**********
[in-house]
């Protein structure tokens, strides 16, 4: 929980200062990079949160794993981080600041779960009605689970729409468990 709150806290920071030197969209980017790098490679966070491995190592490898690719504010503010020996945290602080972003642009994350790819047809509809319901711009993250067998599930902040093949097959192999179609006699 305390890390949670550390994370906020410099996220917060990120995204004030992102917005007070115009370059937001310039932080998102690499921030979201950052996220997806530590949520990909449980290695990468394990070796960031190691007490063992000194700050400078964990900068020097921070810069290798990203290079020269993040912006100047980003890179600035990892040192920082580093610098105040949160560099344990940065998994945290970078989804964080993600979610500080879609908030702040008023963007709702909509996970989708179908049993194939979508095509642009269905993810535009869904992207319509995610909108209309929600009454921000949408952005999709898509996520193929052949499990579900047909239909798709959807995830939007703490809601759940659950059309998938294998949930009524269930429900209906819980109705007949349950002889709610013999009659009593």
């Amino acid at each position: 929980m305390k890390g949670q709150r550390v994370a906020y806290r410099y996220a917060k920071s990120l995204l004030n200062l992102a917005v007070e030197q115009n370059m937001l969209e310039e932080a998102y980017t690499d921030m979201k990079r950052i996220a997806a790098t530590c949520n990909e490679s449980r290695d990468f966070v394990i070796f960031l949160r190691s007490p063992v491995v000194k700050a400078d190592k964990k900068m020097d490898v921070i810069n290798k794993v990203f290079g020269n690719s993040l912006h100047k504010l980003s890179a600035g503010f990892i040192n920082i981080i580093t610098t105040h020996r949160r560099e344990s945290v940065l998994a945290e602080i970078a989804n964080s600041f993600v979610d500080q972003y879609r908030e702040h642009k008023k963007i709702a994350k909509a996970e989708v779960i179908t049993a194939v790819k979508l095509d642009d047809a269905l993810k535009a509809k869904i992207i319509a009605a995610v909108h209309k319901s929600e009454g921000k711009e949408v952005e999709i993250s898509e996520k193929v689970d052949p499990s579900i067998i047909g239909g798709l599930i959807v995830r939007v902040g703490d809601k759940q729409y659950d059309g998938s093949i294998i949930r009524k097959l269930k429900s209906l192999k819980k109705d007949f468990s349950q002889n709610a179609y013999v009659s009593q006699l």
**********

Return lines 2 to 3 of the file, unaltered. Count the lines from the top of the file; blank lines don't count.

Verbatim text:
């Protein structure tokens, strides 16, 4: 929980200062990079949160794993981080600041779960009605689970729409468990 709150806290920071030197969209980017790098490679966070491995190592490898690719504010503010020996945290602080972003642009994350790819047809509809319901711009993250067998599930902040093949097959192999179609006699 305390890390949670550390994370906020410099996220917060990120995204004030992102917005007070115009370059937001310039932080998102690499921030979201950052996220997806530590949520990909449980290695990468394990070796960031190691007490063992000194700050400078964990900068020097921070810069290798990203290079020269993040912006100047980003890179600035990892040192920082580093610098105040949160560099344990940065998994945290970078989804964080993600979610500080879609908030702040008023963007709702909509996970989708179908049993194939979508095509642009269905993810535009869904992207319509995610909108209309929600009454921000949408952005999709898509996520193929052949499990579900047909239909798709959807995830939007703490809601759940659950059309998938294998949930009524269930429900209906819980109705007949349950002889709610013999009659009593």
């Amino acid at each position: 929980m305390k890390g949670q709150r550390v994370a906020y806290r410099y996220a917060k920071s990120l995204l004030n200062l992102a917005v007070e030197q115009n370059m937001l969209e310039e932080a998102y980017t690499d921030m979201k990079r950052i996220a997806a790098t530590c949520n990909e490679s449980r290695d990468f966070v394990i070796f960031l949160r190691s007490p063992v491995v000194k700050a400078d190592k964990k900068m020097d490898v921070i810069n290798k794993v990203f290079g020269n690719s993040l912006h100047k504010l980003s890179a600035g503010f990892i040192n920082i981080i580093t610098t105040h020996r949160r560099e344990s945290v940065l998994a945290e602080i970078a989804n964080s600041f993600v979610d500080q972003y879609r908030e702040h642009k008023k963007i709702a994350k909509a996970e989708v779960i179908t049993a194939v790819k979508l095509d642009d047809a269905l993810k535009a509809k869904i992207i319509a009605a995610v909108h209309k319901s929600e009454g921000k711009e949408v952005e999709i993250s898509e996520k193929v689970d052949p499990s579900i067998i047909g239909g798709l599930i959807v995830r939007v902040g703490d809601k759940q729409y659950d059309g998938s093949i294998i949930r009524k097959l269930k429900s209906l192999k819980k109705d007949f468990s349950q002889n709610a179609y013999v009659s009593q006699l």